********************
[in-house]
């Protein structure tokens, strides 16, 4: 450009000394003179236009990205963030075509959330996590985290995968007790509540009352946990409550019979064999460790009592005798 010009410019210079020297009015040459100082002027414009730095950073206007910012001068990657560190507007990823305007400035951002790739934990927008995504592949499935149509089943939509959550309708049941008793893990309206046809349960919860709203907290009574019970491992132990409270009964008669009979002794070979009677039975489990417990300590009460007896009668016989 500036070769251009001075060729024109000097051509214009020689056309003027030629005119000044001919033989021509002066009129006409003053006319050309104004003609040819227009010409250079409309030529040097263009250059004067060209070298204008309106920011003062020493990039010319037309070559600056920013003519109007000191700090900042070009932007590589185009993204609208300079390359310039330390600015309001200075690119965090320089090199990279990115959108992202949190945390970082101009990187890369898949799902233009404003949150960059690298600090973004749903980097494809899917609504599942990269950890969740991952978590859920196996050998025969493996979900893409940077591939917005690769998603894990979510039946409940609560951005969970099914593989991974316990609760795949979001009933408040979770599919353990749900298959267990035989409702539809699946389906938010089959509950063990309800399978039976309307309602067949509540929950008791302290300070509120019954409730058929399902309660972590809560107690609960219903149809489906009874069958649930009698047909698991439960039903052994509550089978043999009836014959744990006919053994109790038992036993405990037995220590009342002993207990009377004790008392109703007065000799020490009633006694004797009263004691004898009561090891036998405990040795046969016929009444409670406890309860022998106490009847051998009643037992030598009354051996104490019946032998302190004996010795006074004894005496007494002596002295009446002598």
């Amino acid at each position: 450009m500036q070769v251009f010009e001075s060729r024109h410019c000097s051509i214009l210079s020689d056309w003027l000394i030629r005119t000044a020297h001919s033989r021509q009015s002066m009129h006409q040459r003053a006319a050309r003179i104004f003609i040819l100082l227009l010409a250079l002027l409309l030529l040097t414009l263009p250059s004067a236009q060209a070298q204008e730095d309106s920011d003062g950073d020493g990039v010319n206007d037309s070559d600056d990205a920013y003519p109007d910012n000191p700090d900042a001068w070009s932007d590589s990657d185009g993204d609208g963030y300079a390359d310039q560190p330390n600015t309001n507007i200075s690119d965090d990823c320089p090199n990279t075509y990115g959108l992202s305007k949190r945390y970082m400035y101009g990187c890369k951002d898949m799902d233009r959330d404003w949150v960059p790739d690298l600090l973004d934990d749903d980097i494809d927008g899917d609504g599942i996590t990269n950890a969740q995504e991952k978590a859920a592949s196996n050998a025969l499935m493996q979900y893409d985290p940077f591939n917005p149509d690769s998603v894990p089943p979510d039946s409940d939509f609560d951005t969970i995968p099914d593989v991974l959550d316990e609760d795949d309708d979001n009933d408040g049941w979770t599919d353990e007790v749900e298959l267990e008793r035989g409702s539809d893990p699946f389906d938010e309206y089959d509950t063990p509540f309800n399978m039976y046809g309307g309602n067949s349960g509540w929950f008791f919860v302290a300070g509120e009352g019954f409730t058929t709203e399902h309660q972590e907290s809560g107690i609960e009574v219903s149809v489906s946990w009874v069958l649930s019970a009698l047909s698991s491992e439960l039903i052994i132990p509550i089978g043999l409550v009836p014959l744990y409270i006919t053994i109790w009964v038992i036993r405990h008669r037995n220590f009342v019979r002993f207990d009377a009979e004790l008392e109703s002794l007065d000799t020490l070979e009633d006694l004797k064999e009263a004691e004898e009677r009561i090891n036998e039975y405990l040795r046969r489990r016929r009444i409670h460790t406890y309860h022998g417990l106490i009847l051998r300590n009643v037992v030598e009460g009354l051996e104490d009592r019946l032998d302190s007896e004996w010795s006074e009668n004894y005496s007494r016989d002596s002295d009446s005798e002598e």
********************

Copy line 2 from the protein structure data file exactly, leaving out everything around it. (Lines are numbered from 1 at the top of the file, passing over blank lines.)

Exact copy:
């Protein structure tokens, strides 16, 4: 450009000394003179236009990205963030075509959330996590985290995968007790509540009352946990409550019979064999460790009592005798 010009410019210079020297009015040459100082002027414009730095950073206007910012001068990657560190507007990823305007400035951002790739934990927008995504592949499935149509089943939509959550309708049941008793893990309206046809349960919860709203907290009574019970491992132990409270009964008669009979002794070979009677039975489990417990300590009460007896009668016989 500036070769251009001075060729024109000097051509214009020689056309003027030629005119000044001919033989021509002066009129006409003053006319050309104004003609040819227009010409250079409309030529040097263009250059004067060209070298204008309106920011003062020493990039010319037309070559600056920013003519109007000191700090900042070009932007590589185009993204609208300079390359310039330390600015309001200075690119965090320089090199990279990115959108992202949190945390970082101009990187890369898949799902233009404003949150960059690298600090973004749903980097494809899917609504599942990269950890969740991952978590859920196996050998025969493996979900893409940077591939917005690769998603894990979510039946409940609560951005969970099914593989991974316990609760795949979001009933408040979770599919353990749900298959267990035989409702539809699946389906938010089959509950063990309800399978039976309307309602067949509540929950008791302290300070509120019954409730058929399902309660972590809560107690609960219903149809489906009874069958649930009698047909698991439960039903052994509550089978043999009836014959744990006919053994109790038992036993405990037995220590009342002993207990009377004790008392109703007065000799020490009633006694004797009263004691004898009561090891036998405990040795046969016929009444409670406890309860022998106490009847051998009643037992030598009354051996104490019946032998302190004996010795006074004894005496007494002596002295009446002598």